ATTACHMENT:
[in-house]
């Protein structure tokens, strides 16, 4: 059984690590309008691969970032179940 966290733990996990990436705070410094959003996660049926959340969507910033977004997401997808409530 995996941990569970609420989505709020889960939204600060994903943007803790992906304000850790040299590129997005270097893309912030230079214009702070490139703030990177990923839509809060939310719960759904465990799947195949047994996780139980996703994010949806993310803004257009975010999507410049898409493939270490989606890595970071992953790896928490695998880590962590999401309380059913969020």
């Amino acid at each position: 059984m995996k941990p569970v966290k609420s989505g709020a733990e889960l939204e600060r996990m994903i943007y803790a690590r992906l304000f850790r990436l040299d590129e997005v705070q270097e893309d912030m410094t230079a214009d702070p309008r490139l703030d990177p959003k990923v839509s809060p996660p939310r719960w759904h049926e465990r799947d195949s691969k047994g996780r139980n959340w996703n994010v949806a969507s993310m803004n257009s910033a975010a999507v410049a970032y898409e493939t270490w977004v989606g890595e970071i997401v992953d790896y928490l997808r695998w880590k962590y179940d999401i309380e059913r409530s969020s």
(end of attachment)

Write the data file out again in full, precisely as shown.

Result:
[in-house]
């Protein structure tokens, strides 16, 4: 059984690590309008691969970032179940 966290733990996990990436705070410094959003996660049926959340969507910033977004997401997808409530 995996941990569970609420989505709020889960939204600060994903943007803790992906304000850790040299590129997005270097893309912030230079214009702070490139703030990177990923839509809060939310719960759904465990799947195949047994996780139980996703994010949806993310803004257009975010999507410049898409493939270490989606890595970071992953790896928490695998880590962590999401309380059913969020």
């Amino acid at each position: 059984m995996k941990p569970v966290k609420s989505g709020a733990e889960l939204e600060r996990m994903i943007y803790a690590r992906l304000f850790r990436l040299d590129e997005v705070q270097e893309d912030m410094t230079a214009d702070p309008r490139l703030d990177p959003k990923v839509s809060p996660p939310r719960w759904h049926e465990r799947d195949s691969k047994g996780r139980n959340w996703n994010v949806a969507s993310m803004n257009s910033a975010a999507v410049a970032y898409e493939t270490w977004v989606g890595e970071i997401v992953d790896y928490l997808r695998w880590k962590y179940d999401i309380e059913r409530s969020s």